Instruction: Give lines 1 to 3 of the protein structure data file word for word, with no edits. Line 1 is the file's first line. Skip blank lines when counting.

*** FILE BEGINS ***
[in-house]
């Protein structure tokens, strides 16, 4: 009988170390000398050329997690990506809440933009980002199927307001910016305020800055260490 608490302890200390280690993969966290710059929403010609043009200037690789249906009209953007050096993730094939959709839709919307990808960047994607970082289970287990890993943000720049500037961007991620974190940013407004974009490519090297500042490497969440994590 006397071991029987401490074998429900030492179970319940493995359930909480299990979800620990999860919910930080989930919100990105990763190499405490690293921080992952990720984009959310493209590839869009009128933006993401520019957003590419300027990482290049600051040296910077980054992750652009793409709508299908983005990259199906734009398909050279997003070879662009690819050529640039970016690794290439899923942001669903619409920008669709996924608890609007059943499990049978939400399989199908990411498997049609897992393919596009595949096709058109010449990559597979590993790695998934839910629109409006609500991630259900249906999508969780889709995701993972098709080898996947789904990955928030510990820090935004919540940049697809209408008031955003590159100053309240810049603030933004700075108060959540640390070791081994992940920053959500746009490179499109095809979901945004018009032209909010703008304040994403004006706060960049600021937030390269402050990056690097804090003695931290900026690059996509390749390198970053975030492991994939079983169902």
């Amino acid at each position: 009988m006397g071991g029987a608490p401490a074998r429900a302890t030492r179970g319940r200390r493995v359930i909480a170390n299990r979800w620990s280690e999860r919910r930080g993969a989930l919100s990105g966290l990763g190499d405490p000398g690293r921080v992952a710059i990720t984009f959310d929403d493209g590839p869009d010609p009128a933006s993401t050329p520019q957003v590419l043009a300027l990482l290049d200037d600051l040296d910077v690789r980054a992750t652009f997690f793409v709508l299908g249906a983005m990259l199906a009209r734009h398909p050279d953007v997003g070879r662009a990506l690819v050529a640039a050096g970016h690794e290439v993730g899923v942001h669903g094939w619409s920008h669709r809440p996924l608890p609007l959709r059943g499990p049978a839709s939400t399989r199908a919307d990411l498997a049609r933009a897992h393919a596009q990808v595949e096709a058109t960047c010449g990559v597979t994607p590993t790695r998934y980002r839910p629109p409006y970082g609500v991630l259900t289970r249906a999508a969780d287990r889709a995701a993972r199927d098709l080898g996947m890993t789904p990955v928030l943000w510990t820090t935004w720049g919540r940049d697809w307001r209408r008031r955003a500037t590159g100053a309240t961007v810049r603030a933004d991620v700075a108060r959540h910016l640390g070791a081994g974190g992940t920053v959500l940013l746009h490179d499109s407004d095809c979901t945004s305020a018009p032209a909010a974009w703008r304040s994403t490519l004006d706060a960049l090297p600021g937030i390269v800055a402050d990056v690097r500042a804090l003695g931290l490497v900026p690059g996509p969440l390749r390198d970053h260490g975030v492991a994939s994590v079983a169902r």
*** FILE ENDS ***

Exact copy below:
[in-house]
């Protein structure tokens, strides 16, 4: 009988170390000398050329997690990506809440933009980002199927307001910016305020800055260490 608490302890200390280690993969966290710059929403010609043009200037690789249906009209953007050096993730094939959709839709919307990808960047994607970082289970287990890993943000720049500037961007991620974190940013407004974009490519090297500042490497969440994590 006397071991029987401490074998429900030492179970319940493995359930909480299990979800620990999860919910930080989930919100990105990763190499405490690293921080992952990720984009959310493209590839869009009128933006993401520019957003590419300027990482290049600051040296910077980054992750652009793409709508299908983005990259199906734009398909050279997003070879662009690819050529640039970016690794290439899923942001669903619409920008669709996924608890609007059943499990049978939400399989199908990411498997049609897992393919596009595949096709058109010449990559597979590993790695998934839910629109409006609500991630259900249906999508969780889709995701993972098709080898996947789904990955928030510990820090935004919540940049697809209408008031955003590159100053309240810049603030933004700075108060959540640390070791081994992940920053959500746009490179499109095809979901945004018009032209909010703008304040994403004006706060960049600021937030390269402050990056690097804090003695931290900026690059996509390749390198970053975030492991994939079983169902």
């Amino acid at each position: 009988m006397g071991g029987a608490p401490a074998r429900a302890t030492r179970g319940r200390r493995v359930i909480a170390n299990r979800w620990s280690e999860r919910r930080g993969a989930l919100s990105g966290l990763g190499d405490p000398g690293r921080v992952a710059i990720t984009f959310d929403d493209g590839p869009d010609p009128a933006s993401t050329p520019q957003v590419l043009a300027l990482l290049d200037d600051l040296d910077v690789r980054a992750t652009f997690f793409v709508l299908g249906a983005m990259l199906a009209r734009h398909p050279d953007v997003g070879r662009a990506l690819v050529a640039a050096g970016h690794e290439v993730g899923v942001h669903g094939w619409s920008h669709r809440p996924l608890p609007l959709r059943g499990p049978a839709s939400t399989r199908a919307d990411l498997a049609r933009a897992h393919a596009q990808v595949e096709a058109t960047c010449g990559v597979t994607p590993t790695r998934y980002r839910p629109p409006y970082g609500v991630l259900t289970r249906a999508a969780d287990r889709a995701a993972r199927d098709l080898g996947m890993t789904p990955v928030l943000w510990t820090t935004w720049g919540r940049d697809w307001r209408r008031r955003a500037t590159g100053a309240t961007v810049r603030a933004d991620v700075a108060r959540h910016l640390g070791a081994g974190g992940t920053v959500l940013l746009h490179d499109s407004d095809c979901t945004s305020a018009p032209a909010a974009w703008r304040s994403t490519l004006d706060a960049l090297p600021g937030i390269v800055a402050d990056v690097r500042a804090l003695g931290l490497v900026p690059g996509p969440l390749r390198d970053h260490g975030v492991a994939s994590v079983a169902r």